|Conflicts Of Interest?|
I Want To Know About Them
I understand the pushback that the rule is getting from the industry. Having been a registered broker-dealer with the Securities and Exchange Commission and a registered Commodities Futures Introducing Broker with the Commodity Futures Trading Commission, I spent a couple of decades complying with rules and regulations that seemed onerous and unnecessary and intrusive and damned expensive. But as things turned out a few years ago, they didn't go far enough. That's why even though the "fiduciary rule" will hit most brokers with the same force that continually bugged me, it's a good add-on. As the crash of '08 demonstrated, the industry needs all the transparency that can be forced on it. That a broker has to demonstrate to a client that the broker might have a compelling personal interest in a suggested investment seems like pretty sensible stuff to me.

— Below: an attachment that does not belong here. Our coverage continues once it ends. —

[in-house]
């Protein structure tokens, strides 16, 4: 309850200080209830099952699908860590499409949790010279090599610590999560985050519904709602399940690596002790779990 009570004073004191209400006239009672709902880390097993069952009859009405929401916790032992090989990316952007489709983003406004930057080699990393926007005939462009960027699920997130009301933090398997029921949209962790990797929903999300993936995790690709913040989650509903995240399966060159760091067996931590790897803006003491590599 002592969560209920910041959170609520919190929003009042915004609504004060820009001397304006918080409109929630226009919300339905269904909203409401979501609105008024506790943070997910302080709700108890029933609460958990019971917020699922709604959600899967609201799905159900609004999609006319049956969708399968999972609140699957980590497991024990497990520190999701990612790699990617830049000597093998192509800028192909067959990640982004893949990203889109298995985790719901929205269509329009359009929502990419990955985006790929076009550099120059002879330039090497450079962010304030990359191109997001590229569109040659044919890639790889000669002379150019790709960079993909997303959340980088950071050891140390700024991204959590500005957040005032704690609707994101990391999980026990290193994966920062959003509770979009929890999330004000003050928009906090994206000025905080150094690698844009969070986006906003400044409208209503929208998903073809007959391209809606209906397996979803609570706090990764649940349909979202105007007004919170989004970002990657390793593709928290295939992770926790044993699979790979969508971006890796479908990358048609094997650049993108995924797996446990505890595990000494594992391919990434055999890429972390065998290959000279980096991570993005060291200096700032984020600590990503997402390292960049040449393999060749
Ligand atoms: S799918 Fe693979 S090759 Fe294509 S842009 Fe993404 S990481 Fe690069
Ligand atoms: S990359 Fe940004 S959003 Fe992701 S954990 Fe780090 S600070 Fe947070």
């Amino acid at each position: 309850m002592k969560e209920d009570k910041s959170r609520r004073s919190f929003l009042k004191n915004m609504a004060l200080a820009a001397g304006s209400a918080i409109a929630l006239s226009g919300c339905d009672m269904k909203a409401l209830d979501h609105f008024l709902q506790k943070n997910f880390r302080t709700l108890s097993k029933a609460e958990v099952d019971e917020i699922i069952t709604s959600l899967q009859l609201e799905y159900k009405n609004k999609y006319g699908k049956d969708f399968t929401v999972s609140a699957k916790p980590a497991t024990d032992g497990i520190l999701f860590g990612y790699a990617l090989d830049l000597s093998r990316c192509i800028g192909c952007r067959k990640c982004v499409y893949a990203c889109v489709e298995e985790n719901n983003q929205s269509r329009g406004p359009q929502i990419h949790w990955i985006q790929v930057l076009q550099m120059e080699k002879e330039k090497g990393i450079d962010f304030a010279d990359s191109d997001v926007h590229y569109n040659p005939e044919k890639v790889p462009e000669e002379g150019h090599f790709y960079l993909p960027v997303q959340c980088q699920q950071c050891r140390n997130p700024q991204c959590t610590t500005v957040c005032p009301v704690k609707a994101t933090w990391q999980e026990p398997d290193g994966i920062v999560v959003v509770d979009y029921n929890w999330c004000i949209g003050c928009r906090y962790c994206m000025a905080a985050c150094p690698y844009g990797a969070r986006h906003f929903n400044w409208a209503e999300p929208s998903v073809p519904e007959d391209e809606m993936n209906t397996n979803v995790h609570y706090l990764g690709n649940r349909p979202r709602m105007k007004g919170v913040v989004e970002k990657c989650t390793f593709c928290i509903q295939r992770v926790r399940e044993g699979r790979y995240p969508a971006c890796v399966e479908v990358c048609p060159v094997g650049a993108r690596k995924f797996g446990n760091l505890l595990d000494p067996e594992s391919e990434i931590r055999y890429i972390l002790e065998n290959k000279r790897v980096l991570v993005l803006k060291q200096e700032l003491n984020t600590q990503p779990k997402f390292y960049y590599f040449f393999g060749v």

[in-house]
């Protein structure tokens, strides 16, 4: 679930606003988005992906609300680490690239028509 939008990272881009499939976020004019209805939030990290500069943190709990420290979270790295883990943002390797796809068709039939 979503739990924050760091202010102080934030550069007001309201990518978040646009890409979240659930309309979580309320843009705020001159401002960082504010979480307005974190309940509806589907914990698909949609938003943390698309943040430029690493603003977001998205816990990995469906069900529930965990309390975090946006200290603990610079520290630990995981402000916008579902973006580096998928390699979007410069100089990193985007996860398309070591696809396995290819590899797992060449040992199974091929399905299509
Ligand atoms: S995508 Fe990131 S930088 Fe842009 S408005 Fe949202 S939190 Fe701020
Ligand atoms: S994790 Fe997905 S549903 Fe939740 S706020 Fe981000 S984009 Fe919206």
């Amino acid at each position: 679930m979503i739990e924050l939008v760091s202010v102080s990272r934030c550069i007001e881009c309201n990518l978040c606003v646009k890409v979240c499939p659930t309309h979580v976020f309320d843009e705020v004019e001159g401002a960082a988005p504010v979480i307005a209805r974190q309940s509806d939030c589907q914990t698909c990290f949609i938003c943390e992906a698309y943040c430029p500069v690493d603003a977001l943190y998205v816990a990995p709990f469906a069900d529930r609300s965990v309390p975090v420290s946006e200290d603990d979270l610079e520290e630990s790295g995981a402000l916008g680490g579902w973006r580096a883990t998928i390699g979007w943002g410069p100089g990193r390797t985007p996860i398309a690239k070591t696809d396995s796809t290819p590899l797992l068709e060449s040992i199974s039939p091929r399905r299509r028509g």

Why our U.S. Senator Mike Rounds doesn't see it that way makes no sense. Rounds yesterday issued a statement opposing the fiduciary rule, saying it will "have harmful consequences" for retirement savers, that it "will limit the availability of retirement investment advice," especially for "low- and moderate-income Americans." He says that the rule is just another
I Know I Can Trust You Now
As to limiting services to "low- and moderate-income Americans," Rounds needs to explain how that would come about because of the fiduciary rule. A simple and straightforward document prepared by every broker explaining individual and corporate connections to recommended investments can't be that hard to produce. The mega financial advisor-servicing firm LPL (14,000 advisors in the U.S./at least 10 within two hundred miles of the Black Hills) even told the Wall Street Journal that "it was pleased" with DOL's changes to the fiduciary rule. The fact that a raft of other brokers are fighting against this required disclosure makes them look kind of suspect to me. What are they trying to hide? And why is Senator Rounds standing with them in their battle against transparency?